>>In the very late '60s I worked on a UNIVAC 1110 which had that >>much memory but I can't say now if it was core or semi. > >Are you sure it wasn't an 1108 or 1106? The 1110 was introduced on >November 10, 1970. (Many web pages say 1972, but they are wrong.) > >The 1110 had a full megaword of memory, which is over four >megabytes (36 bit words). It also had plated wire memory in >addition to the core. In 1976 the 1110/40 came out, which was >an 1110 with a megaword of (faster) RAM chips instead of core. >
Forgive my ignorance (I was released 1970), what is the difference between core and RAM chips ? --- 42Bastian Do not email to bastian42@yahoo.com, it's a spam-only account :-) Use <same-name>@epost.de instead !
In article <BZctc.6663$lY2.2247@fe1.texas.rr.com>,
"Anthony Fremont" <spam@anywhere.com> wrote:
> >"Phil" <please@sendmejunkmail.com> wrote >> >> "Anthony Fremont" <spam@anywhere.com> wrote > >> > A full megabyte....in the 60's?....that's pretty big. I programmed >on >> > WWMCCS GE/Honeywell mainframes in the early 80's that didn't have a >full >> > megabyte of magnetic core memory. >> > >> >> I would be interested (and surprised) to know which >> computer had a megabyte of core in the 60's. >> see http://www.crowl.org/Lawrence/history/computer_list >> to help "refresh your memory" (bad pun). >> I worked on Elliot 920B's (not on the list) perhaps >> because it was military?? > >I would like to know as well. I worked on Honeywell 6000's and when I >say early 80's, I mean July of 1980 and on. IIRC (and I think I do ;-) >they had about 128K words of core, and each word was 36 bits. They
Talking '60s the GE-635 ancestor to the H6000 had physical address space for 256KWords -- about a megabyte. It doesn't look like more could be added, but it's not entirely clear from the docs I have. The first Canadian 635 installation was '64-'65ish. H6000 physical address space could have been as much as 6 "megabytes". The system I worked on was installed with 512KWords. Enlarging to 768KWords exposed a bug in the memory allocation software, so I doubt that they commonly got that big, although physically it ran fine. Regards. Mel.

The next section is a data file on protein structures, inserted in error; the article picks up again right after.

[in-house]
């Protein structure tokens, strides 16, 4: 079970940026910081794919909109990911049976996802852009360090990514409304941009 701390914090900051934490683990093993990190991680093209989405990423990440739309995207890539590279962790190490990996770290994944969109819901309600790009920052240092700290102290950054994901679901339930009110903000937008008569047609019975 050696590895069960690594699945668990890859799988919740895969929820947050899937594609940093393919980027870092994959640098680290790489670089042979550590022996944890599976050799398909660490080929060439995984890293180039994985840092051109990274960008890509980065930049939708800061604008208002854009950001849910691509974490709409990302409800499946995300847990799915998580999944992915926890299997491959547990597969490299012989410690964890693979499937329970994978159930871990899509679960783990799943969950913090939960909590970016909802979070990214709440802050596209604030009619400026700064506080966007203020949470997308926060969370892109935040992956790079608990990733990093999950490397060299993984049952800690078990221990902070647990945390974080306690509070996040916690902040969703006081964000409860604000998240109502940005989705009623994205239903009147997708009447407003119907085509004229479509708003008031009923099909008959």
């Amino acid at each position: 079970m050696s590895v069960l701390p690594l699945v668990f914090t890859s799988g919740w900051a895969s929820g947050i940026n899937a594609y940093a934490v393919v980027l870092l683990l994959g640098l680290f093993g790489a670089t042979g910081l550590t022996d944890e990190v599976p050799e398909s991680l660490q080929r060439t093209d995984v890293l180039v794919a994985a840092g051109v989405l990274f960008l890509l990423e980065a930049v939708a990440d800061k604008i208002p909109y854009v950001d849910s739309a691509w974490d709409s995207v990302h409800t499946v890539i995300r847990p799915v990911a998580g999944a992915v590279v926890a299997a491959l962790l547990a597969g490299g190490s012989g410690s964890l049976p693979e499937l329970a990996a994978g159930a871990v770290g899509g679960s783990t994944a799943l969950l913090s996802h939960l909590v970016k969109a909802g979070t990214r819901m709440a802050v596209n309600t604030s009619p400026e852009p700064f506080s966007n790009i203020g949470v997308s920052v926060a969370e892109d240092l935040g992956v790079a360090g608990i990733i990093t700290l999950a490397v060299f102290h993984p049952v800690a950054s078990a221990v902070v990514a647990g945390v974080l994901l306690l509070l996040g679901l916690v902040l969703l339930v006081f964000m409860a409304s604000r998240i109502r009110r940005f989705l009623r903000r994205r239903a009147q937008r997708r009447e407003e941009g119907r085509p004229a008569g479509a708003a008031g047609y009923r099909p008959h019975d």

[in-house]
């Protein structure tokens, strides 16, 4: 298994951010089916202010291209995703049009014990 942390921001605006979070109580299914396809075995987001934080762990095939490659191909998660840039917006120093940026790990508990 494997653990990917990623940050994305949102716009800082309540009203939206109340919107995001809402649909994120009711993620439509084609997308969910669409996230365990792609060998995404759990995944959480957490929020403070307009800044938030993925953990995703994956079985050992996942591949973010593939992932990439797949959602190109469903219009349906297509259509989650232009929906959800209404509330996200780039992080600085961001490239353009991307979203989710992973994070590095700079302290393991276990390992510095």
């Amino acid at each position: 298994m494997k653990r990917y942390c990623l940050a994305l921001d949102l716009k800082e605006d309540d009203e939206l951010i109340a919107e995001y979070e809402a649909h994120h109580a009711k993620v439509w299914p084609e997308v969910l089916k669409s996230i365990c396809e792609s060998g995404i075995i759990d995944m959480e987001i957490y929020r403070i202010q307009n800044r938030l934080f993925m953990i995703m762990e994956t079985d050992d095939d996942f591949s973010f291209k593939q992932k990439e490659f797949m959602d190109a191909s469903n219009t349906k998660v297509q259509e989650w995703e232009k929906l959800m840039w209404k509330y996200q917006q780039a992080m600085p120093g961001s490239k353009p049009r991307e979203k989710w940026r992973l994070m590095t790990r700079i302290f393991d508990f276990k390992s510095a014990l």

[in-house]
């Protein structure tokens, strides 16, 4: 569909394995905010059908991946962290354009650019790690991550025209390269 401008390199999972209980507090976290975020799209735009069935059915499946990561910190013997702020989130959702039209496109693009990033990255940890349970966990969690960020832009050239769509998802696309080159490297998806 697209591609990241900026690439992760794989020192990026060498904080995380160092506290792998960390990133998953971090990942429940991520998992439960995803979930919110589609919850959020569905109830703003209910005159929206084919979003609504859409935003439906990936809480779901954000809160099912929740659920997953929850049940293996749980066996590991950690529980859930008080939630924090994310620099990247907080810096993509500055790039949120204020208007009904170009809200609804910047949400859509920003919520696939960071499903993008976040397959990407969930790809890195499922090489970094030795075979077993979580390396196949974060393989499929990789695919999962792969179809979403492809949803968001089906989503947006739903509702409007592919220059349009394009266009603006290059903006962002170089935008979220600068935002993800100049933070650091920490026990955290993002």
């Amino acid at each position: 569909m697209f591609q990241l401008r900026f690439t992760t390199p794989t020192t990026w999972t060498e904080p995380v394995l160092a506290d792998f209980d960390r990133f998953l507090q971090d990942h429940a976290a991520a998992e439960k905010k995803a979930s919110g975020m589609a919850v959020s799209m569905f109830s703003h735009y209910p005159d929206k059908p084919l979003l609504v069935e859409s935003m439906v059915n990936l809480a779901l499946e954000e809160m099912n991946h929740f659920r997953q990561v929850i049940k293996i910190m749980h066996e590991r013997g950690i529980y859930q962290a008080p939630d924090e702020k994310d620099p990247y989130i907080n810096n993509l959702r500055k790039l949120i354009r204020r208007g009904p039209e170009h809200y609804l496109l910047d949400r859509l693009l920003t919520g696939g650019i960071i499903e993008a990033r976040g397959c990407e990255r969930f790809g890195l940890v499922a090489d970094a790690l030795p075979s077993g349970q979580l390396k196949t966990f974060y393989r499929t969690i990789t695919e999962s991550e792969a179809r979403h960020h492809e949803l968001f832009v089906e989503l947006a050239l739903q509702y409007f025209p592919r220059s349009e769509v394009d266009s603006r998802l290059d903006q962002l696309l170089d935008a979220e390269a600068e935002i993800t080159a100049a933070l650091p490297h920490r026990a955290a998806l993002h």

In article <bd24a397.0405270005.70b8698c@posting.google.com>, 
"robin.pain@tesco.net" <robin.pain@tesco.net> writes
>So this may seem (a troll), to some people, but won't anyone even >consider this for a moment: > >1) A one byte loop is lockup-proof. > >2) So for a standalone, MCU, lockup proof code is only a matter of >scale. >
So you've never run code on a standalone MCU in an electrically noisy environment then? -- Tim Mitchell
"Steve at fivetrees" <steve@NOSPAMTAfivetrees.com> writes:

> "42Bastian Schick" <bastian42@yahoo.com> wrote in message > news:40b58017.150644144@news.individual.de... > > Fine. That is why I have to power-cycle my settop box from time to > > time. If they only had build in a WDT, I would not have to climb > > behind my TV (of course the settop box has no switch, also a new > > _invention_). > > Absolutely - I (or rather my daughter) is adept at this. Set-top boxes seem > to be particularly bad, and I believe I know why...
Do tell. (I can crash my set top box in about 10 seconds without even trying. Luckily it has a power switch on the front). Robert --
"42Bastian Schick" <bastian42@yahoo.com> wrote in message

> Forgive my ignorance (I was released 1970), what is the difference > between core and RAM chips ?
Wow, do I feel old now. Magnetic core was a bunch of tiny little "donuts" that looked something like miniscule ferrite beads. It was literally sewn together by meticulous women (peering thru microscopes) into an X, Y type lattice that also had a sense/inhibit wire running throughout all the "donuts". Each little donut could be magnetized into one of two polarities to represent a 1 or 0. When core was read, it destroyed the data stored and had to be automatically rewritten by the hardware. Some guy named Wang figured all this out.